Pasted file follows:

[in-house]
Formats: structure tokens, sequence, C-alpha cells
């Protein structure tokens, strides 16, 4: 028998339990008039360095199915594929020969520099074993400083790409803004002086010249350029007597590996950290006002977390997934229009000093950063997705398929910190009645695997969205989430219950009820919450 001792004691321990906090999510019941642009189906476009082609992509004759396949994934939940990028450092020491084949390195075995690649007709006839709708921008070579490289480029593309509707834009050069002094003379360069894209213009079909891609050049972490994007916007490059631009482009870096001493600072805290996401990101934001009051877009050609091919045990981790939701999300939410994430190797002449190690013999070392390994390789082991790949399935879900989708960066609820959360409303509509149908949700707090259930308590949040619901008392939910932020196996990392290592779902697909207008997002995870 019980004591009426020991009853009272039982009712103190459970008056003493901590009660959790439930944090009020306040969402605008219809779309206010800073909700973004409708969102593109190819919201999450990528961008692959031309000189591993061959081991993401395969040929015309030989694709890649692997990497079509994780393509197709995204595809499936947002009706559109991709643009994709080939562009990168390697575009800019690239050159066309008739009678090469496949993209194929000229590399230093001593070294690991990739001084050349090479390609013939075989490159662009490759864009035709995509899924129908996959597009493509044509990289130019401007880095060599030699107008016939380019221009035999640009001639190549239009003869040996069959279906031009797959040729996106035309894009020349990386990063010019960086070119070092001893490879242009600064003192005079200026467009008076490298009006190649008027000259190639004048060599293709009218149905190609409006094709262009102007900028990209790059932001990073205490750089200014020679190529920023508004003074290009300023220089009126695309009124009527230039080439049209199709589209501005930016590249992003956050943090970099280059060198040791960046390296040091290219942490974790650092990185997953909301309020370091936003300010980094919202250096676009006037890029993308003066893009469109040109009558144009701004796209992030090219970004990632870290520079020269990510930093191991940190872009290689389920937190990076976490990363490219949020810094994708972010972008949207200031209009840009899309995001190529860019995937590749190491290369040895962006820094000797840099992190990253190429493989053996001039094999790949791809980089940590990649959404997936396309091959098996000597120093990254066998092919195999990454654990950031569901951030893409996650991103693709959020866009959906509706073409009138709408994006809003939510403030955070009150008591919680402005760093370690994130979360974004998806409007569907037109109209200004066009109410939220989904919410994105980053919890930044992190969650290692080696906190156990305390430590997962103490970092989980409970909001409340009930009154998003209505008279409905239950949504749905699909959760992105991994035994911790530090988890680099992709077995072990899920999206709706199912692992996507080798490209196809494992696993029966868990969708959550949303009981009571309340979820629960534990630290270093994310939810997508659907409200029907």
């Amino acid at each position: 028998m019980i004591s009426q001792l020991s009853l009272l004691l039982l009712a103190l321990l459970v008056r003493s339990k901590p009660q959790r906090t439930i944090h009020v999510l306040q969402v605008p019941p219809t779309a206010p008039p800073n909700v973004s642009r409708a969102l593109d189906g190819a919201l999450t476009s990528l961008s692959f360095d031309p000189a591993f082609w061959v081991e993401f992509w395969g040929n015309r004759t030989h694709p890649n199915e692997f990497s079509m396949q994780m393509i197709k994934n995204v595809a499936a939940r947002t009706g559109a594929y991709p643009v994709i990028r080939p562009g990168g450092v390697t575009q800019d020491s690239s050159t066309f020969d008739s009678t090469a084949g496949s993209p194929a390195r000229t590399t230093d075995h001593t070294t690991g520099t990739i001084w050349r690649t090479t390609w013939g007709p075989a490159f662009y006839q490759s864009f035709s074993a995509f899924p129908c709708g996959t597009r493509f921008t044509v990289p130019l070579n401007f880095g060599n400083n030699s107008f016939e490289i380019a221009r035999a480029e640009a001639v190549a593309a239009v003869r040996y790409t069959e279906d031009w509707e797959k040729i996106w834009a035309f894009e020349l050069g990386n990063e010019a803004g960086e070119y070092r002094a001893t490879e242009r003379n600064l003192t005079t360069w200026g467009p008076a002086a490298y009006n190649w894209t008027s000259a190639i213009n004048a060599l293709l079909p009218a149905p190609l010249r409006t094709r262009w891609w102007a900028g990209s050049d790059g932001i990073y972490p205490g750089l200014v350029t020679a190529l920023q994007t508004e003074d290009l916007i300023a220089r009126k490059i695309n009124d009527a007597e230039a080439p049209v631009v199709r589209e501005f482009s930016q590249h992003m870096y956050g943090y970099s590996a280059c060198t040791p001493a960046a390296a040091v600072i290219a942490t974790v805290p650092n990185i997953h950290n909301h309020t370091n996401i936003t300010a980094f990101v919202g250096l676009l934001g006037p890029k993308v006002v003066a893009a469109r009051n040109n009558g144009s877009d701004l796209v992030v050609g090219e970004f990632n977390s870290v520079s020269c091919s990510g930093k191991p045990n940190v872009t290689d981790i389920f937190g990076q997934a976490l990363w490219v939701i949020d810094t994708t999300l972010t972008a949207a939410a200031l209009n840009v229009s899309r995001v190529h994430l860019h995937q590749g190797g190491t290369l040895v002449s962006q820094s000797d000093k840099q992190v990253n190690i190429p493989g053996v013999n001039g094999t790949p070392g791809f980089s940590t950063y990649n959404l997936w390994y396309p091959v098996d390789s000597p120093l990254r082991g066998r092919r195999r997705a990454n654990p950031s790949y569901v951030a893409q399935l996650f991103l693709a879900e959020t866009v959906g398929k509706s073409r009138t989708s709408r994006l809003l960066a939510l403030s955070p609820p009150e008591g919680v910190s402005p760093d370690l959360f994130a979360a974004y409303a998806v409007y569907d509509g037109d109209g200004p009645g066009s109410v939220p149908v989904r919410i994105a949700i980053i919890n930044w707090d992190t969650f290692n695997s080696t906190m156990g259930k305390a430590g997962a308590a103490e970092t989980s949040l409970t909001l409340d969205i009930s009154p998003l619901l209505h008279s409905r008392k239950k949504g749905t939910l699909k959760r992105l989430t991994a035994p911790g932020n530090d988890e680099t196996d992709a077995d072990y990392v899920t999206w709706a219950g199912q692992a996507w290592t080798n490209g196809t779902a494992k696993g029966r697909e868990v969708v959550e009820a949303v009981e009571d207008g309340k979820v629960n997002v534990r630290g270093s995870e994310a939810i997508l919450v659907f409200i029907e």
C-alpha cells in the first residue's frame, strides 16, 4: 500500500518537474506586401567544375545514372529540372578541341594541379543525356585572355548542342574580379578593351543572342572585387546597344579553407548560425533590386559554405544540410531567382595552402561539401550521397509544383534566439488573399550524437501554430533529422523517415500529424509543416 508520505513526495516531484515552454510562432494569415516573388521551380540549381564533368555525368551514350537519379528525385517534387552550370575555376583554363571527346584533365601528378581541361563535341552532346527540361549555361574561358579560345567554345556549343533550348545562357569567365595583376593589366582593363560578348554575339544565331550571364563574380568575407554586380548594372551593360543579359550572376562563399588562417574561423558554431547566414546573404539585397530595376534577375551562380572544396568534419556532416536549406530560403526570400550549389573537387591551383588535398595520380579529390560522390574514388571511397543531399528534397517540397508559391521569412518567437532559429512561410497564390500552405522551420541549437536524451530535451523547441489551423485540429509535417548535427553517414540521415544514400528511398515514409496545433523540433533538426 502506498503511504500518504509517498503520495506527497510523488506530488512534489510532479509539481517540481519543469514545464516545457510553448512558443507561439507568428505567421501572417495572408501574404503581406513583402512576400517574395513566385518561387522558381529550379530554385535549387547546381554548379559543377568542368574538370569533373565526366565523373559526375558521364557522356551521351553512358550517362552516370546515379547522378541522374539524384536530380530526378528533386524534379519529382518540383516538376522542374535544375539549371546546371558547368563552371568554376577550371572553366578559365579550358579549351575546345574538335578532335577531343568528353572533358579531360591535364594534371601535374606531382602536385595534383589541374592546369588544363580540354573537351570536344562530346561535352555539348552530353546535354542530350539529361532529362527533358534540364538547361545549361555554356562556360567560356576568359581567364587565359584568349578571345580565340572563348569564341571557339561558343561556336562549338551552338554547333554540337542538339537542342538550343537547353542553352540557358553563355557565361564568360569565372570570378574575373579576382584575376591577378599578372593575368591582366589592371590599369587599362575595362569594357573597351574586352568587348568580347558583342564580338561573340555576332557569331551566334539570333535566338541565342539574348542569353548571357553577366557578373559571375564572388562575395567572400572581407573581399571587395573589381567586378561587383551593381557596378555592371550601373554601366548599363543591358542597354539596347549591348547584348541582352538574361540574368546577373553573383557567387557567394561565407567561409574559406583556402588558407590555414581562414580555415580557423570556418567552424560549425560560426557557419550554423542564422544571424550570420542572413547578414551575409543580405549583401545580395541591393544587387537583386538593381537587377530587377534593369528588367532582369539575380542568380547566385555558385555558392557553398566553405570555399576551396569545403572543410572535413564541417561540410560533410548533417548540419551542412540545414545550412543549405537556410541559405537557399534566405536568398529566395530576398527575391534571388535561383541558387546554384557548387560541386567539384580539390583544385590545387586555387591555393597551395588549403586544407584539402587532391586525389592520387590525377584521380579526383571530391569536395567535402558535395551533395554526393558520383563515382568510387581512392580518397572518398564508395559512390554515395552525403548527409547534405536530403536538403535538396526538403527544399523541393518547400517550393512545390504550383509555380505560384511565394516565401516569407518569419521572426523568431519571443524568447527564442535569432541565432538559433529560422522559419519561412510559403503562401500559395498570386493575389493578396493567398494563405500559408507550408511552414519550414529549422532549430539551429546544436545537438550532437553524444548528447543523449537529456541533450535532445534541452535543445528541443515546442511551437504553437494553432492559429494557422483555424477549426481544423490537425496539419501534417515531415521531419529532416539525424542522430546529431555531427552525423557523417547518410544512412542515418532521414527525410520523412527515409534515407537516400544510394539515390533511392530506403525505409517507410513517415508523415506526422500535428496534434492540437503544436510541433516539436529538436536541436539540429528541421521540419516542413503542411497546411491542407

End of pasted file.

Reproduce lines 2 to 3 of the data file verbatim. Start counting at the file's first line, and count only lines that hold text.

Formats: structure tokens, sequence, C-alpha cells
């Protein structure tokens, strides 16, 4: 028998339990008039360095199915594929020969520099074993400083790409803004002086010249350029007597590996950290006002977390997934229009000093950063997705398929910190009645695997969205989430219950009820919450 001792004691321990906090999510019941642009189906476009082609992509004759396949994934939940990028450092020491084949390195075995690649007709006839709708921008070579490289480029593309509707834009050069002094003379360069894209213009079909891609050049972490994007916007490059631009482009870096001493600072805290996401990101934001009051877009050609091919045990981790939701999300939410994430190797002449190690013999070392390994390789082991790949399935879900989708960066609820959360409303509509149908949700707090259930308590949040619901008392939910932020196996990392290592779902697909207008997002995870 019980004591009426020991009853009272039982009712103190459970008056003493901590009660959790439930944090009020306040969402605008219809779309206010800073909700973004409708969102593109190819919201999450990528961008692959031309000189591993061959081991993401395969040929015309030989694709890649692997990497079509994780393509197709995204595809499936947002009706559109991709643009994709080939562009990168390697575009800019690239050159066309008739009678090469496949993209194929000229590399230093001593070294690991990739001084050349090479390609013939075989490159662009490759864009035709995509899924129908996959597009493509044509990289130019401007880095060599030699107008016939380019221009035999640009001639190549239009003869040996069959279906031009797959040729996106035309894009020349990386990063010019960086070119070092001893490879242009600064003192005079200026467009008076490298009006190649008027000259190639004048060599293709009218149905190609409006094709262009102007900028990209790059932001990073205490750089200014020679190529920023508004003074290009300023220089009126695309009124009527230039080439049209199709589209501005930016590249992003956050943090970099280059060198040791960046390296040091290219942490974790650092990185997953909301309020370091936003300010980094919202250096676009006037890029993308003066893009469109040109009558144009701004796209992030090219970004990632870290520079020269990510930093191991940190872009290689389920937190990076976490990363490219949020810094994708972010972008949207200031209009840009899309995001190529860019995937590749190491290369040895962006820094000797840099992190990253190429493989053996001039094999790949791809980089940590990649959404997936396309091959098996000597120093990254066998092919195999990454654990950031569901951030893409996650991103693709959020866009959906509706073409009138709408994006809003939510403030955070009150008591919680402005760093370690994130979360974004998806409007569907037109109209200004066009109410939220989904919410994105980053919890930044992190969650290692080696906190156990305390430590997962103490970092989980409970909001409340009930009154998003209505008279409905239950949504749905699909959760992105991994035994911790530090988890680099992709077995072990899920999206709706199912692992996507080798490209196809494992696993029966868990969708959550949303009981009571309340979820629960534990630290270093994310939810997508659907409200029907």